27 Photos of the Horrific 1992 Los Angeles Riots

Huffington Post

The Los Angeles riots were a series of lootings, arsons, and civil disturbances, that occurred in April and May, 1992. The troubles began in South Central Los Angeles on April 29 after a trial jury acquitted four officers of the Los Angeles Police Department of using excessive force in the arrest and beating of Rodney King. The riots were a result of the African American community’s outrage over the verdict.

Rodney King, early in the morning of March 3, 1991, was driving on the Foothill Freeway with some friends after having watched a basketball game and drinking. At 12:30 a.m. the California Highway Patrol noticed King’s car speeding. The officers pursued, and King attempted to evade. King admitted he attempted to outrun the police at dangerously high speeds because a charge of driving under the influence would violate his parole for his previous robbery conviction. King exited the freeway near the Hansen Dam Recreation Center, traveling up to 80 mph through residential streets. Eventually the police had forced King to pull over.

The passengers claim that they were “manhandled, kicked, stomped, taunted, and threatened.” When King came out of the car, he reportedly grabbed his buttock which California Highway Patrol officer Melanie Singer thought was King drawing his weapon. She drew hers. Ranking officer LAPD Sergeant Stacey Koon ordered the four present LAPD officers to ‘swarm’ to subdue and handcuff King. King resisted by attempting to remove the officers on his back. King was tasered twice, kicked six times, and beaten 33 times with batons. King suffered a fractured facial bone, a broken right ankle, and multiple bruises and lacerations. This was all caught on film.

During the riots, on May 1, 1992, King made a television appearance in which he said, “I just want to say – you know – can we all get along? Can we, can we get along? Can we stop making it horrible for the older people and the kids? And… I mean we’ve got enough smog in Los Angeles let alone to deal with setting these fires and things… it’s just not right – it’s not right. And it’s not going to change anything. We’ll get our justice; they’ve won the battle, but they haven’t won the war. We’ll get our day in court and that’s all we want. And, just, uh, I love – I’m neutral, I love every – I love people of color. I’m not like they’re making me out to be. We’ve got to quit – we’ve got to quit; I mean after-all, I could understand the first – upset for the first two hours after the verdict, but to go on, to keep going on like this and to see the security guard shot on the ground – it’s just not right; it’s just not right, because those people will never go home to their families again. And uh, I mean please, we can, we can get along here. We all can get along – we just gotta, we gotta. I mean, we’re all stuck here for a while, let’s, you know let’s try to work it out, let’s try to beat it, you know, let’s try to work it out.”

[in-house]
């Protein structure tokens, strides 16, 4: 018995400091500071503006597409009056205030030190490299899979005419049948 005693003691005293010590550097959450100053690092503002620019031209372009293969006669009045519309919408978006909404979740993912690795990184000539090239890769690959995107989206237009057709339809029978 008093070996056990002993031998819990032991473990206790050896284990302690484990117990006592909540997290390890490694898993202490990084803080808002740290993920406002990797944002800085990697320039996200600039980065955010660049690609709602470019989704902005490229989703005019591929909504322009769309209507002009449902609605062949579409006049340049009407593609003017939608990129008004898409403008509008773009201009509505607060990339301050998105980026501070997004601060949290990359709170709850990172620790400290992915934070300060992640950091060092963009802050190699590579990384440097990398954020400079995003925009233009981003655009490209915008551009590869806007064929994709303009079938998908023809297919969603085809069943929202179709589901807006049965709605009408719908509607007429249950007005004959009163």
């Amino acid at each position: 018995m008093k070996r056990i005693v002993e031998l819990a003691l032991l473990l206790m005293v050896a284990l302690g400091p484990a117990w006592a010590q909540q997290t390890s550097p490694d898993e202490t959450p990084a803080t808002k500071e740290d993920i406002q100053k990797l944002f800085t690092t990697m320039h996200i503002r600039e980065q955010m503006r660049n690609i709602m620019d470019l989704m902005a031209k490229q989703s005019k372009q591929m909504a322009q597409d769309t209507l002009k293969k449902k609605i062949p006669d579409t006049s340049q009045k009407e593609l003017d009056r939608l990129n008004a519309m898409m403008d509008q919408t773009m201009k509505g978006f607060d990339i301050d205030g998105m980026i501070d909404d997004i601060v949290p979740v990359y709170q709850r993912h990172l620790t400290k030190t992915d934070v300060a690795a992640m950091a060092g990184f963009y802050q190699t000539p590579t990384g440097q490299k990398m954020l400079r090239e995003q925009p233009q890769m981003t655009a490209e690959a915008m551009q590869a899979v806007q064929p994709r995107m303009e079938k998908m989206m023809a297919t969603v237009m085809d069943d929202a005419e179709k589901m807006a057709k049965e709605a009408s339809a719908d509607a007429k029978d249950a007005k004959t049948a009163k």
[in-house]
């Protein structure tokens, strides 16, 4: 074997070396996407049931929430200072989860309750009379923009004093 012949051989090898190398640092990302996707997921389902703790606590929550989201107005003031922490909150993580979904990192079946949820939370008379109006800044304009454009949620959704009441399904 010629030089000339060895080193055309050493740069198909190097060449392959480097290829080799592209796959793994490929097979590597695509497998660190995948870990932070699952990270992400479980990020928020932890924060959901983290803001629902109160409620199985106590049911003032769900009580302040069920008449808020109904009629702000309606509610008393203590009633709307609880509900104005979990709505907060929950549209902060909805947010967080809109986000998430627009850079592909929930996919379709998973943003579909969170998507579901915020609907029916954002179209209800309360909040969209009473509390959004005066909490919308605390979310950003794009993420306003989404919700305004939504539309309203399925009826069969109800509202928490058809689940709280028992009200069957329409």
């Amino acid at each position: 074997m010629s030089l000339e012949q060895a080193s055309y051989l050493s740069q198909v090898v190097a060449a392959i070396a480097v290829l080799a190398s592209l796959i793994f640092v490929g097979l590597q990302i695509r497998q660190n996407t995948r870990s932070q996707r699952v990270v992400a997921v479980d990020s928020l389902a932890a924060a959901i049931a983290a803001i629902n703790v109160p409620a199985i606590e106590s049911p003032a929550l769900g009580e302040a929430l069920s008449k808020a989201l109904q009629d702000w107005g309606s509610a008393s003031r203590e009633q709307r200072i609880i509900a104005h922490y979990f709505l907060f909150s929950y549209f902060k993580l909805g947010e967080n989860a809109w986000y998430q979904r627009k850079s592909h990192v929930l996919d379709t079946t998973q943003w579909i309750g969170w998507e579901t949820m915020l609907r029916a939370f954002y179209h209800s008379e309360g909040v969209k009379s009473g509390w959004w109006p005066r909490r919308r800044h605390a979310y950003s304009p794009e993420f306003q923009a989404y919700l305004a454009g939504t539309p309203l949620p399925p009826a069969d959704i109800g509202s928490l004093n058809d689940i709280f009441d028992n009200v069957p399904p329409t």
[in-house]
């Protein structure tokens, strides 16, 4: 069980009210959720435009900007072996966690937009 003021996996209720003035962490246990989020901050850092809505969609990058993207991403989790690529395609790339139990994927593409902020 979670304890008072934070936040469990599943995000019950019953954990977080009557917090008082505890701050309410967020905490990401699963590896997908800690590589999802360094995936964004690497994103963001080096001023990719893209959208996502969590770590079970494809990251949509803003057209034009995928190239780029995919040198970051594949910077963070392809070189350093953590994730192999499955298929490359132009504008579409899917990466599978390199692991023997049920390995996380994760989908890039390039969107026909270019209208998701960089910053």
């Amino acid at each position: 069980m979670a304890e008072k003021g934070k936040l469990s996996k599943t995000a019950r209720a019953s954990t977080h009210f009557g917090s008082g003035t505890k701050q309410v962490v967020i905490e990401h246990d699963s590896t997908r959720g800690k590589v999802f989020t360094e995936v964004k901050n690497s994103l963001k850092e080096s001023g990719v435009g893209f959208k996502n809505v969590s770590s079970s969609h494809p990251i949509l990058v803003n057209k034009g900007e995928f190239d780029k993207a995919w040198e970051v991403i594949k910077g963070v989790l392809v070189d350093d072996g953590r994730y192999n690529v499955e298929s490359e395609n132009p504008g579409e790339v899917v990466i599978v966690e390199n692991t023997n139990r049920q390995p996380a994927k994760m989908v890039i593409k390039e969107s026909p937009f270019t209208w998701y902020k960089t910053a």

The riots lasted six days and resulted in 53 deaths, 2,383 injuries, more than 7,000 fires, damage to 3,100 businesses, and nearly $1 billion in financial losses . It could only be ended when the California National Guard was sent to LA to reestablish order.

March 3, 1991 image taken from video by George Holliday in Los Angeles shows the Rodney King beating. Former Los Angeles Police Chief Daryl Gates, who resigned in the wake of 1992 rioting that followed the Rodney King beating trial, has died say police. He was 83. The police department said in a statement that Gates died Friday, April 16, 2010 at his Newport Beach home with his family at his bedside. (AP Photo/George Holliday/Courtesy of KTLA Los Angeles, File)
A female motorist stumbles as she gets out of her car. She is stoned by rioters. LA Times
A mob at Florence and Normandie attacked this Asian man as he stepped off the bus. Anybody at the intersection who was not black was attacked during the first few hours of the riot. LA Times
A rioter attacks a car on Florence and Normandie in Los Angeles after the King verdict 4/29/1992. Kirk McKoy / Los Angeles Times
A young boy in the crosswalk has just thrown a rock at the photographer’s car as others run around the intersection of Florence and Normandie outside Tom’s Liquor and Deli, which was later looted. LA Times
Bloodied inhabitants walk away from any more danger. LA Times
Rioters at Florence and Normandie. LA Times
Rioters kick the windshield of a jaguar parked on Main Street across from City Hall on the first night of the riots. LA Times
An LAPD car is set on fire and over turned. LA Times
Aerial view of the fires near Vermont and Vernon Avenues southwest of the L.A. Memorail Coliseum
A looter wheels a shopping cart full of diapers past a burning market on April 30. LA Times
A man fends off would-be looters from a liquor store during the second day of rioting. LA Times
A shopping mall in flames at La Brea Avenue and Pico Boulevard. LA Times
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